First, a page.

By Nikhat Sattar
November 21, 2018
THE birthday of the Holy Prophet (PBUH), who was born in 570 AD, in the month of Rabiul Awwal, is being celebrated. Many Muslims are celebrating this event with fervour, through gatherings and processions. Buildings have been lit up in green and decorated in green flags. Sweets will be distributed. The Prophet himself fasted on the day to thank God for His blessings.
Today, the day has evolved into a festive occasion, to commemorate the birth of the man who communicated the final word of God through the kindest and most compassionate manner to the worst of his enemies.
The Holy Prophet is the source of faith for Muslims, having brought to them God’s words contained in the Quran. He explained the meaning of God’s message and provided religious content where necessary. The message from God revolves around worshipping Him and living this life with justice, peace and good words and by doing good deeds. The Prophet demonstrated its implementation through his personal example. He was love personified, and especially so towards those who had hurt him. He embraced diversity and was mindful of the opinions of others. He spoke softly and by his demeanour alone, was successful in bringing people towards the religion of Islam. As the Quran says:
“...Repel (Evil) with what is better: Then will he between whom and thee was hatred become as it were thy friend and intimate!” (41:34)
The Prophet (PBUH) embraced diversity and was mindful of others’ opinions.
The Prophet of Islam sought to settle all disputes, whether individual or collective, through mediation and dialogue. His way was to listen to all the parties concerned and then come to a decision on the basis of equity and fairness. The battles he fought were mostly started by his enemies because, as per God’s instructions, he was asked not to fight unless the others did. In every battle he fought, he gave instructions for the elders, women, children and all non-combatants as well as the natural resources to be protected.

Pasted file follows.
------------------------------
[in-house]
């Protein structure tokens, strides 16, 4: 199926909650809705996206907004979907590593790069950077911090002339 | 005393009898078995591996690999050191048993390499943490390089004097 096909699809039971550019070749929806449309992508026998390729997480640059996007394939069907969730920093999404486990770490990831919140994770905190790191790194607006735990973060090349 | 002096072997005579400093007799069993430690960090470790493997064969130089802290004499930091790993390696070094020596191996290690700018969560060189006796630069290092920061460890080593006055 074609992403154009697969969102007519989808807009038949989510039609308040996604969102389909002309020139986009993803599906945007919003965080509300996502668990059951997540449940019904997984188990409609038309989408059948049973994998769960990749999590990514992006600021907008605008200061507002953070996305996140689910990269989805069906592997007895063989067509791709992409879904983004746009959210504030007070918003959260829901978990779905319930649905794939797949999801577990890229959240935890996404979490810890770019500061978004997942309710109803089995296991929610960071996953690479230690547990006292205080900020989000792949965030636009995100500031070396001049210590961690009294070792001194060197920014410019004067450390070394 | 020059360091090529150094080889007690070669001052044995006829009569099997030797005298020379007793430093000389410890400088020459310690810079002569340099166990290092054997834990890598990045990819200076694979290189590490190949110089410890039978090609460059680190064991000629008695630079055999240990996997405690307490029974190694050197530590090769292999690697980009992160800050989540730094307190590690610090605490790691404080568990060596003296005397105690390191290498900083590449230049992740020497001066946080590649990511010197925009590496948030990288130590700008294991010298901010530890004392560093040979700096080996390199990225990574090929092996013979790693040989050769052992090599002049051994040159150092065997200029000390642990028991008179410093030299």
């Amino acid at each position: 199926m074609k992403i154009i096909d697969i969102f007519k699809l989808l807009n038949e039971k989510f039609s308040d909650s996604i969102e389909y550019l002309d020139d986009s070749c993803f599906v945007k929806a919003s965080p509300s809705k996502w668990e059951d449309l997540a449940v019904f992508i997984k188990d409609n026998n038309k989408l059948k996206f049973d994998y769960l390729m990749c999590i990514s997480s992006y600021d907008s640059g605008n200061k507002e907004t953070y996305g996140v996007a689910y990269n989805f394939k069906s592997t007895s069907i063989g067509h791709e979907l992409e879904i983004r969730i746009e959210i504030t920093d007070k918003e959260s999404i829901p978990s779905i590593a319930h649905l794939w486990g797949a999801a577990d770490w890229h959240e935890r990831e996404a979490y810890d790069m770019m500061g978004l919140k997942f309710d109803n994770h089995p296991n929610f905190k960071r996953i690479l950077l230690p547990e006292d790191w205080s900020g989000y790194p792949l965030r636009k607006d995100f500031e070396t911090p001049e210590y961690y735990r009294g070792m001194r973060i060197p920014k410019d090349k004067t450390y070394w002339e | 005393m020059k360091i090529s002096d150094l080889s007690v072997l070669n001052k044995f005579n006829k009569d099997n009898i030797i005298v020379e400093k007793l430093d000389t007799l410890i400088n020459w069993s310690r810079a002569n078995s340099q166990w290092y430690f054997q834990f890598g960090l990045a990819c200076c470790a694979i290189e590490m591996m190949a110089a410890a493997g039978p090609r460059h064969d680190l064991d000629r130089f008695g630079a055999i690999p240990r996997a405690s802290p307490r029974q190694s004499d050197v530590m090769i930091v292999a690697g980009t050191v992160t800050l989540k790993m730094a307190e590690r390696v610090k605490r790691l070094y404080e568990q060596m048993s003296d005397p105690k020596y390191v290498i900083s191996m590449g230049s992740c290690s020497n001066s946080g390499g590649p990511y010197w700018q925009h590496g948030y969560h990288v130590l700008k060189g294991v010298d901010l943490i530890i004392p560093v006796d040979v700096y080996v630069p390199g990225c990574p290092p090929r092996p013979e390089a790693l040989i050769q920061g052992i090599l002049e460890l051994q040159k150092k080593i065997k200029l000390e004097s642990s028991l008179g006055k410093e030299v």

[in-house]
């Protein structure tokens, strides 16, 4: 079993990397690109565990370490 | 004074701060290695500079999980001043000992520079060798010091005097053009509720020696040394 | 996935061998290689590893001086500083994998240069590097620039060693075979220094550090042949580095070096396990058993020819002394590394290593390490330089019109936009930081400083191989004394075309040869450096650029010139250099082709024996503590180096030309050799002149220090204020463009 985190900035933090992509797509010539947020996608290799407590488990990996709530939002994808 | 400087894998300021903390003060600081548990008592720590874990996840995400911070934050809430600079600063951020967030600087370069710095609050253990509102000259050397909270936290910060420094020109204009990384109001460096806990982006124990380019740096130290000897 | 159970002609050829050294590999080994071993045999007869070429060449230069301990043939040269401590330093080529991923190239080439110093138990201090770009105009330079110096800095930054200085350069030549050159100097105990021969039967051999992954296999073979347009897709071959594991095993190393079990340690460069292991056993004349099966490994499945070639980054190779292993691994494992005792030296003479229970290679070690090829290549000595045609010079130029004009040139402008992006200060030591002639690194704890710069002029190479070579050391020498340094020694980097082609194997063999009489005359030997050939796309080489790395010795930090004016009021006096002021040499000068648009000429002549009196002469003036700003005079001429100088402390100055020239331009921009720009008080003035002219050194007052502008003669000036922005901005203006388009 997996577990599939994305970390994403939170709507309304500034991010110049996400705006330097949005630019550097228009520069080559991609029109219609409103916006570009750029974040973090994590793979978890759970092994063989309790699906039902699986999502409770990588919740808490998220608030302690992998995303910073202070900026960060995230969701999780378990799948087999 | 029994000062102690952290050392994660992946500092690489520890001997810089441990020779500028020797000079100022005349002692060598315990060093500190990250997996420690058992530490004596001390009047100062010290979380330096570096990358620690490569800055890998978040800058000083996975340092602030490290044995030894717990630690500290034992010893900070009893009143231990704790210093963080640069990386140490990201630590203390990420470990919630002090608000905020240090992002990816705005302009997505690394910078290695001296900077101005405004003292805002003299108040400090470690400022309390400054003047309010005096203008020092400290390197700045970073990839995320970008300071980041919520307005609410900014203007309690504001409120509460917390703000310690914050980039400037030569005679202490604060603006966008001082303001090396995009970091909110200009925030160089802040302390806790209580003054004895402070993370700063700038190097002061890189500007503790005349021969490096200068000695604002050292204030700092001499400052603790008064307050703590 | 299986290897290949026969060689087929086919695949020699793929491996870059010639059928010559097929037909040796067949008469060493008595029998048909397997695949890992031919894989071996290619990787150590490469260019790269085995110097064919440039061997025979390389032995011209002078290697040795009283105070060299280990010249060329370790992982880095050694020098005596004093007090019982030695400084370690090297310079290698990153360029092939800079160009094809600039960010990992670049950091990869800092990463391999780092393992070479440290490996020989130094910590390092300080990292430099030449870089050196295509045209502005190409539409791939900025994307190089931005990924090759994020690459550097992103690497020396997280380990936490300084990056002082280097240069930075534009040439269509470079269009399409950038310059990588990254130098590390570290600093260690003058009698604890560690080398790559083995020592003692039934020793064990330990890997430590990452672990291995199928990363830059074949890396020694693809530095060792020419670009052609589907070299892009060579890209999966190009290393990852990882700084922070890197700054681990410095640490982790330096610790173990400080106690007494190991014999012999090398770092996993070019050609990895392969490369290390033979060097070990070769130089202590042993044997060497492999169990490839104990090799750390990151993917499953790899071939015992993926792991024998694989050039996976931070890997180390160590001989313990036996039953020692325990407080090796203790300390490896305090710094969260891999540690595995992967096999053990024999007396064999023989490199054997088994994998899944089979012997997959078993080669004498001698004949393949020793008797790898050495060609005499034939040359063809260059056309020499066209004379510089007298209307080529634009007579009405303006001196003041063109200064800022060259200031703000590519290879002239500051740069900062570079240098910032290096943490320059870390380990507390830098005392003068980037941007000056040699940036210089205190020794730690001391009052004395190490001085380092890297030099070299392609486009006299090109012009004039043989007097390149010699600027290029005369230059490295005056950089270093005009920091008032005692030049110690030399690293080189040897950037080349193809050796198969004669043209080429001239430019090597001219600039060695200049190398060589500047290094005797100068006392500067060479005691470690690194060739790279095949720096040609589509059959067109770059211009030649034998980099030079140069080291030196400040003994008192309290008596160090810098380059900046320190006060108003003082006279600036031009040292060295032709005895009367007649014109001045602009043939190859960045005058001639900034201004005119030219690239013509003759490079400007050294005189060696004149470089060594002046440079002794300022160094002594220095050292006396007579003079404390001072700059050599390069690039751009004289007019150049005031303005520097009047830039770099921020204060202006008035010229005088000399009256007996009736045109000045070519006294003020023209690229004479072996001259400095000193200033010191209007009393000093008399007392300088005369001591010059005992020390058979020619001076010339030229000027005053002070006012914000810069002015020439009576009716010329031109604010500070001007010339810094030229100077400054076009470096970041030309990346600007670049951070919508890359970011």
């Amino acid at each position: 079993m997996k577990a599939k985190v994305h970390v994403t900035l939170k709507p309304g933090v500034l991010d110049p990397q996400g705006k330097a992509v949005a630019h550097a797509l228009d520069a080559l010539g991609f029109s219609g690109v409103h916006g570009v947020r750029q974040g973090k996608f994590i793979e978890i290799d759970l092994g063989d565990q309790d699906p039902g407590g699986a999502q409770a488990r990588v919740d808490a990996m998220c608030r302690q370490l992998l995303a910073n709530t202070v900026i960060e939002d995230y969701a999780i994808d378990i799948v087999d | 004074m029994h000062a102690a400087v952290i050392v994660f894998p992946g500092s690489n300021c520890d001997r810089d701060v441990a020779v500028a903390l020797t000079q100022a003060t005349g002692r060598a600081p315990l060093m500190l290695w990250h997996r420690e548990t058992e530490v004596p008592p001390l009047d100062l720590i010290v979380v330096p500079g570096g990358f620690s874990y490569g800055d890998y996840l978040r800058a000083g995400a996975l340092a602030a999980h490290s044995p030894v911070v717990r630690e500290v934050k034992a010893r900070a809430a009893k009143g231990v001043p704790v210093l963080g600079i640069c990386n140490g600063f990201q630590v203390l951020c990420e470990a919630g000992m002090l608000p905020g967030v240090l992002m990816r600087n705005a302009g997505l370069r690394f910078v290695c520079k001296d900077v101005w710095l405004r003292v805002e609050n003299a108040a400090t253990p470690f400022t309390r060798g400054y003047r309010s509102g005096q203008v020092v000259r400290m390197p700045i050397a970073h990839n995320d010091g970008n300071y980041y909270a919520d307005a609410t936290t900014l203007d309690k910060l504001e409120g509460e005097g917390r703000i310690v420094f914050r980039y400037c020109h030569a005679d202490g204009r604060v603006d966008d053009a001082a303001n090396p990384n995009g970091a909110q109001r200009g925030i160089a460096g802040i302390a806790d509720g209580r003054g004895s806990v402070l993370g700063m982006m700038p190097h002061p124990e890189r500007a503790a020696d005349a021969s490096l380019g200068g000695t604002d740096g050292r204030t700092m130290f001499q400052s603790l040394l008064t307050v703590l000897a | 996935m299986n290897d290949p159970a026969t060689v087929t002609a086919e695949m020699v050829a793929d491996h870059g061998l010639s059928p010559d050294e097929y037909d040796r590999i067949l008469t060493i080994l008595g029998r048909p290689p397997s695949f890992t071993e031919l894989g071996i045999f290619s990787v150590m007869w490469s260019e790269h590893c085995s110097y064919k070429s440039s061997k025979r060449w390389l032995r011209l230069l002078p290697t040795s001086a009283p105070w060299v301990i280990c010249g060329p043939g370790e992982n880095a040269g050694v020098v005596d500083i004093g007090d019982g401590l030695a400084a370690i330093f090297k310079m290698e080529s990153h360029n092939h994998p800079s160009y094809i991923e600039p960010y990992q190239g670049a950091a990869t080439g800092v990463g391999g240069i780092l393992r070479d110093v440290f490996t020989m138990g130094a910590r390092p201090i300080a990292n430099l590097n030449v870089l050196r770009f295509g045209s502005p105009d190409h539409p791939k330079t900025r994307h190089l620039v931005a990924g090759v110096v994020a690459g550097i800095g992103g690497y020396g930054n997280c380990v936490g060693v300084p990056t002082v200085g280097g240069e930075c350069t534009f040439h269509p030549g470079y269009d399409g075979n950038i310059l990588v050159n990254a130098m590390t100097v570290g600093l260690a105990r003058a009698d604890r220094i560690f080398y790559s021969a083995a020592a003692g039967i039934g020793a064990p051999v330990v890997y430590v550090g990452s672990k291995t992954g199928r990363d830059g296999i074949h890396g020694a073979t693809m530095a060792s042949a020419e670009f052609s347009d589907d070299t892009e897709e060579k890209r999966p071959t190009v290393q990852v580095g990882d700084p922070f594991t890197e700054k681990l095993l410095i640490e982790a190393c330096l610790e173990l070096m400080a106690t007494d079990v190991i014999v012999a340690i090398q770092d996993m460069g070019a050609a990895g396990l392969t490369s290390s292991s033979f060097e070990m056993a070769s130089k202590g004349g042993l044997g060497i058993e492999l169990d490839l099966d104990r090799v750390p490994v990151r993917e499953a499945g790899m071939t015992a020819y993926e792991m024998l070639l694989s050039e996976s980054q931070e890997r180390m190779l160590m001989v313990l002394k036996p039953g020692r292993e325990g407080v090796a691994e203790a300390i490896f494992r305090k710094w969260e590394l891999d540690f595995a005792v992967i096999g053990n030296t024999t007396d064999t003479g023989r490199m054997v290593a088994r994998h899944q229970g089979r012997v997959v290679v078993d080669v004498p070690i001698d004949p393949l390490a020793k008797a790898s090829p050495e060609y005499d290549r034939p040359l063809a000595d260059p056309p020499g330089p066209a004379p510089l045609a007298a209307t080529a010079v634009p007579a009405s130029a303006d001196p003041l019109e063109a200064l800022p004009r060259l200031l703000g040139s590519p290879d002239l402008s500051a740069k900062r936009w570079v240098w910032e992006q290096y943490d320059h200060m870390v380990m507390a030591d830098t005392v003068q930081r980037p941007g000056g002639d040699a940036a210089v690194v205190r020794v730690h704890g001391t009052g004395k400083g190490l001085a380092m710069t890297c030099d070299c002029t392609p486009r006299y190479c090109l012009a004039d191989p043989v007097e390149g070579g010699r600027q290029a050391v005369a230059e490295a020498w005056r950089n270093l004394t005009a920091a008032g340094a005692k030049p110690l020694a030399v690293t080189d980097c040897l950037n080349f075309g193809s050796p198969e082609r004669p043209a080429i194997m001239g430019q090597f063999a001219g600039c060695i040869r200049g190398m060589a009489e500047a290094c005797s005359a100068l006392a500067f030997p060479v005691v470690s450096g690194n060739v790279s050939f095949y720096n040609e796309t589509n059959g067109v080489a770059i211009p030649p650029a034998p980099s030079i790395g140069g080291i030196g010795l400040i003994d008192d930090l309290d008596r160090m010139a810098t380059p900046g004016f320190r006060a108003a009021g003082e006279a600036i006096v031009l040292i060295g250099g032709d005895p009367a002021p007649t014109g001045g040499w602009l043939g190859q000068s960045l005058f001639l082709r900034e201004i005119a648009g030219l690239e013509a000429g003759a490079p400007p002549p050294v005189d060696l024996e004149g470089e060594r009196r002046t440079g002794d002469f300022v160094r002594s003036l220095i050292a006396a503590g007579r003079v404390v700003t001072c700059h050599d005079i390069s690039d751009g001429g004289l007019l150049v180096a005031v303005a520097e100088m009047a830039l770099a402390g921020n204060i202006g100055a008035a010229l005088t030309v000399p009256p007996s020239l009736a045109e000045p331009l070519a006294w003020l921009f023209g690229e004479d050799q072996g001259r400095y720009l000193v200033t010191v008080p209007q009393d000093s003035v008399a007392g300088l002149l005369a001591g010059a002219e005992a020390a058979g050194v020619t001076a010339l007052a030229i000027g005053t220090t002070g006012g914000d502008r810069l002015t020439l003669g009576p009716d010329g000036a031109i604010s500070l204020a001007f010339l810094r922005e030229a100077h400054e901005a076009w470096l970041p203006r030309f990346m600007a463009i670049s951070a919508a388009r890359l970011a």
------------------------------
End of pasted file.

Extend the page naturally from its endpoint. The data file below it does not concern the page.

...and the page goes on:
The Prophet’s kindness and fair treatment of prisoners of war is exemplary and is quoted even by his detractors. Captives who were wealthy were let go after payment of an amount and those who were poor were asked to teach the children of Muslims in lieu of payment. This was the respect with which people who worshipped idols and who had confronted him on the battlefield were treated. They were fed fresh dates and bread while Muslim soldiers ate stale food.
During the early stages of Prophethood, some idolaters had accepted Islam but remained insincere. He would still listen to each one of them and deal with them with love and kindness. The Quran testifies to his compassion:
“...Wert thou severe or harsh-hearted, they would have broken away from about thee: so pass over (their faults), and ask for (Allah’s) forgiveness for them; and consult them in affairs (of moment). ...” (3:159).
When, years later, he entered Makkah as a victor, having conquered his land without a single drop of blood being shed, he declared a general amnesty for all who had tortured, starved and killed his companions and forced him to migrate in extreme penury.
While Muslims profess their deep love for him and are ready to die in his name, one must ask if their love extends to emulating him in their approach to life and behaviour towards their fellow beings. Consider the horror being perpetrated in Yemen. Bombs are exploding everywhere and are targeting even small children, and the region is prevented from receiving aid. Yemen is in the grip of a famine of massive proportions. It is, undeniably, a crime against Islam. These are the wars of today’s Muslim world, when the worst affected are the ill and the young.
One of the worst crimes against the Prophet is the incitement of hatred and violence in his name, seeking revenge for petty personal reasons, hurling false accusations and acting as vigilantes. His sanctity is being misused as a tool with which to oppress vulnerable people, destroying their means of livelihood. Innocent victims suffer abuses and are hounded without being given a fair chance to be heard. The Prophet had instructed his followers never to taunt abuse or curse anyone. He was never unkind to anyone, even as he was pelted with animal entrails while praying, when trash was thrown in front of his house every day and attempts were made to kill him. On his part, he forgave every act that was carried out against his person and property and was kind to his tormentors. His soft-hearted approach was such that the Quran, at one point, had to instruct him to deal severely with the deniers of faith.
It is time to ponder upon the sincerity of our professed love for him, demonstrated through our rituals, even as many behave in a manner that is exactly the opposite of his message of universal mercy.
Nikhat Sattar is a freelance contributor with an interest in religion.